Trumper's solo onslaught
In many people's view, Victor Trumper was the greatest batsman of all time. When you look at his Test average of 39.04, remember the appalling minefields he had to bat on - and believe the brilliance with which he did it. On this day in Adelaide he reached his double-century against South Africa, who won the match partly because no one else scored more than 54 in this Australian innings. Trumper's 214 is one of the highest Test scores in a losing cause.
Bangladesh achieved their first Test victory, in their 35th Test, more than four years after their debut. And as in the rest of their successes, left-arm spinners played a big role in the win, over Zimbabwe by 226 runs in Chittagong. Habibul Bashar scored 94, and Mohammad Rafique made 69 and took five wickets to give Bangladesh a first-innings lead of 176. Bashar scored another half-century in the second innings and then Enamul Haque jnr took 6 for 45 as Zimbabwe were bowled out for 154. Bangladesh's next Test win came four years later, against a depleted West Indies side that was missing its key players because of a strike.
Indian allrounder Ravi Shastri smashed the fastest double-century of all time for Bombay in their Ranji Trophy zonal match against Baroda, taking just 113 minutes to reach 200 not out. In the course of his innings he became only the second batsman to hit six sixes in an over (after Garry Sobers in 1968), Tilak Raj being the unfortunate bowler. A week earlier Shastri had crawled to a seven-hour hundred against England in Calcutta.
Playing a four-Test series against India shortly after the death of Phillip Hughes was hard on several Australian players, but their grief didn't show on the result margin - 2-0 in their favour when they drew in Sydney on this day. A win for Australia looked probable when India fell to 217 for 7 on a wearing fifth-day pitch, but Ajinkya Rahane and Bhuvneshwar Kumar hung in to see them through. It was among the fastest-scoring Tests of all (Australia clattered along at 6.27 in the second innings to set up the declaration), and featured hundreds from David Warner and Steven Smith, who had been prolific through the series, and for India by KL Rahul and their captain, Virat Kohli.
No one could accuse Hugh Motley Thurlow (who was born today) of being a giant in Test cricket, but he trod in the footsteps of one. Don Bradman, the first player to score two Test triple-centuries, very nearly hit another on this day. Against South Africa in Adelaide in 1931-32, the Don made 299 not out before Thurlow, batting at No. 11, ran himself out. In contrast with everything Bradman achieved, poor "Pud" Thurlow played in only this one Test, finishing with no runs, no wickets and no catches.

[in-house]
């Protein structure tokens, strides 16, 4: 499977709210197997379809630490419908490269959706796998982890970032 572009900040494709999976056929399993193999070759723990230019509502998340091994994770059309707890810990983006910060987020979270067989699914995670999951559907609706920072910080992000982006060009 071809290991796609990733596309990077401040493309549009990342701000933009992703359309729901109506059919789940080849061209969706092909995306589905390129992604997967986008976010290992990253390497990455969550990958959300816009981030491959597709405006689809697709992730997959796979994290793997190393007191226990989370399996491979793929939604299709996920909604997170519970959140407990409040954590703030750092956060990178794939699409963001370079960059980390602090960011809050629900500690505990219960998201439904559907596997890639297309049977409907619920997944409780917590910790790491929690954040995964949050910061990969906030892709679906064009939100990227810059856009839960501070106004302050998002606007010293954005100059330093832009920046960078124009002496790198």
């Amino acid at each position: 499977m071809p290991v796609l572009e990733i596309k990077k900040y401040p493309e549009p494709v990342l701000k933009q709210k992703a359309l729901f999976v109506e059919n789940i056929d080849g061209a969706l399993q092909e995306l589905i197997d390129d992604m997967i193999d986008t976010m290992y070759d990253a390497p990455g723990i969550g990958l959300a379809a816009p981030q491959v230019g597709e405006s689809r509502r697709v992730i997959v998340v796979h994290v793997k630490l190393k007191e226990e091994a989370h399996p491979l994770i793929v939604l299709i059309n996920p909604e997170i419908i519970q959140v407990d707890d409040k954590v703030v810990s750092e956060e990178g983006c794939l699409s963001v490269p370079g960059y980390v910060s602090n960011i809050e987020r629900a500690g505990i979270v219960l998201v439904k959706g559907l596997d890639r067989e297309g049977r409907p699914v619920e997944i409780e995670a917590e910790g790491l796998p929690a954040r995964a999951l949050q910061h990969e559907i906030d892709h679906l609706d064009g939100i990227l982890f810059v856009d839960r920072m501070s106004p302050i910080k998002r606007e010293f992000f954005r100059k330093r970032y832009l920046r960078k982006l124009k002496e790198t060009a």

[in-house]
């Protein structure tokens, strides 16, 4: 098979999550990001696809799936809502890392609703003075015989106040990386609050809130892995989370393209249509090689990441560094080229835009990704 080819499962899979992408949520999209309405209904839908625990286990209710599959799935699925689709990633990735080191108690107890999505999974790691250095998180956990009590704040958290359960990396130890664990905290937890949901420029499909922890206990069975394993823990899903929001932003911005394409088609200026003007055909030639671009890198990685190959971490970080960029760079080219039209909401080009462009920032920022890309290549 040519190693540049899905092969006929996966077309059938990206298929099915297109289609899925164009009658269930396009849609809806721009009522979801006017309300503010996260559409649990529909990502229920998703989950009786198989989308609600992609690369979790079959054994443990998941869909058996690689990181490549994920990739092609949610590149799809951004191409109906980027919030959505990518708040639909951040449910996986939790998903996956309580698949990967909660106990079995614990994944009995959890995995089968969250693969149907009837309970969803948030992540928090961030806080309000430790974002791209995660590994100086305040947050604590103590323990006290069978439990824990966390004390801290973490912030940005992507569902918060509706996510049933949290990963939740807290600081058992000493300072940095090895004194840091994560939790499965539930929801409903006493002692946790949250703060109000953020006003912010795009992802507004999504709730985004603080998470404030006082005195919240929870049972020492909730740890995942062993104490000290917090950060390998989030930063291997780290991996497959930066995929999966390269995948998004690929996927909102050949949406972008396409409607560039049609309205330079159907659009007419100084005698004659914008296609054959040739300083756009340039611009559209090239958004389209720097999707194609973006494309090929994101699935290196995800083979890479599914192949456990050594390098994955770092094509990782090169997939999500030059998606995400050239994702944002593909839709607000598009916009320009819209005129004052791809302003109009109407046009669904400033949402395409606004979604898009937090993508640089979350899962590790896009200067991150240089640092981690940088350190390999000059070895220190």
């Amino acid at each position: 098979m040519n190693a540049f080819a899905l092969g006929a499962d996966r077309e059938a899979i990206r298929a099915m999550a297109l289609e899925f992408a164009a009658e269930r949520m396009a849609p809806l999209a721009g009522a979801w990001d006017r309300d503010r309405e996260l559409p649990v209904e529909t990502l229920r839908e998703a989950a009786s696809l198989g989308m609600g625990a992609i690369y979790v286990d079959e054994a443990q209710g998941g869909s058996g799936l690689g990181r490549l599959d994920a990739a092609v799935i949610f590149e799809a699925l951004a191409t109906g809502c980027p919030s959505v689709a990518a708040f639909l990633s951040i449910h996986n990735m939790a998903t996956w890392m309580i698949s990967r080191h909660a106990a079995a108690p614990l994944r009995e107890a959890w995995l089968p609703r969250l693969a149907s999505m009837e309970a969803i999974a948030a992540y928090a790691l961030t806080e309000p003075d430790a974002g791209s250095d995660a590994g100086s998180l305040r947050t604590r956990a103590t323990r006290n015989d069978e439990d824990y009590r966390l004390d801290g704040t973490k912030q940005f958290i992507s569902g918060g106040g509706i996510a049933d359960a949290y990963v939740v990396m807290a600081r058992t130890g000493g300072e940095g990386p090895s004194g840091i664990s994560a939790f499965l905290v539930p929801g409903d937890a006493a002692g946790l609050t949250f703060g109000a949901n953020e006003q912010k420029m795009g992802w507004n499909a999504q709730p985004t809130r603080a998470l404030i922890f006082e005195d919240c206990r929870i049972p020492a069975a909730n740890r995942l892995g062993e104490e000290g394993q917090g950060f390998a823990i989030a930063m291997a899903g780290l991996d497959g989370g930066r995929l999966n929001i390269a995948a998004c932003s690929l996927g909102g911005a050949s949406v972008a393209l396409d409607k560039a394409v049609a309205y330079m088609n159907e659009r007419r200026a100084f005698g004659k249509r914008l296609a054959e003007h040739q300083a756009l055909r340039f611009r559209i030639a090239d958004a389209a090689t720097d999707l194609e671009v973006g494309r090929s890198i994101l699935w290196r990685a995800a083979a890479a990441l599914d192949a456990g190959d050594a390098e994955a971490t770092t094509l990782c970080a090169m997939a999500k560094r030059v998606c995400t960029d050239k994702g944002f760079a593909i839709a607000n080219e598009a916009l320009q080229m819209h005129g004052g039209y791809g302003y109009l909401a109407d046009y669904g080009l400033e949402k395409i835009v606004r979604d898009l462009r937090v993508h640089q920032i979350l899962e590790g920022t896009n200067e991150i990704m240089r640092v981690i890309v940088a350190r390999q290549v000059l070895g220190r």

Christchurch hosted the first day of the first Test to be played in New Zealand. Playing for one of two England teams touring at the time (the other went to the Caribbean), the debutant Maurice Allom took four wickets in five balls, including a hat-trick, to help dismiss the hosts for 112 (Roger Blunt 45 not out) on the way to winning the match by eight wickets.
No great success at Test level, especially in the 1962-63 Ashes series, Len Coldwell, who was born today, was one of the great county stalwarts. Among his 1474 first-class wickets were the 139 that nearly won Worcestershire the Championship in 1962. He and Jack Flavell got there before long, bowling the county to consecutive titles, the first in their history, in 1964 and 1965.
A horrible old sticky dog of a pitch led to a very low-scoring Test in Bridgetown. After two declarations and some furious juggling of both batting orders, Wally Hammond hit a six to win the match by four wickets and give England a series lead they couldn't hold. Eric Hollies was among the nine debutants in the match - five for England and four for West Indies.
Jehan Mubarak, born today in Washington DC, returned to Sri Lanka to attend the Royal College, a breeding ground for future internationals. He made his Sri Lanka debut in 2002 and narrowly missed a maiden half-century in his second Test, in Centurion. He made his ODI debut later that year but failed to live up to the promise - averaging 16.57 in his 20 games. He was not picked for the 2007 World Cup and while he has played off and on thereafter, he has been on the sidelines more often than not.
Left-arm pace bowler Tyrell Johnson, who was born today, played in only one match for West Indies, at The Oval in 1939, but it was enough for him to join the select list of bowlers who have taken a wicket with their first ball in Tests. England opener Walter Keeton played on to his first delivery, and Johnson also caught and bowled Len Hutton, but the war wrecked his chances of any more caps.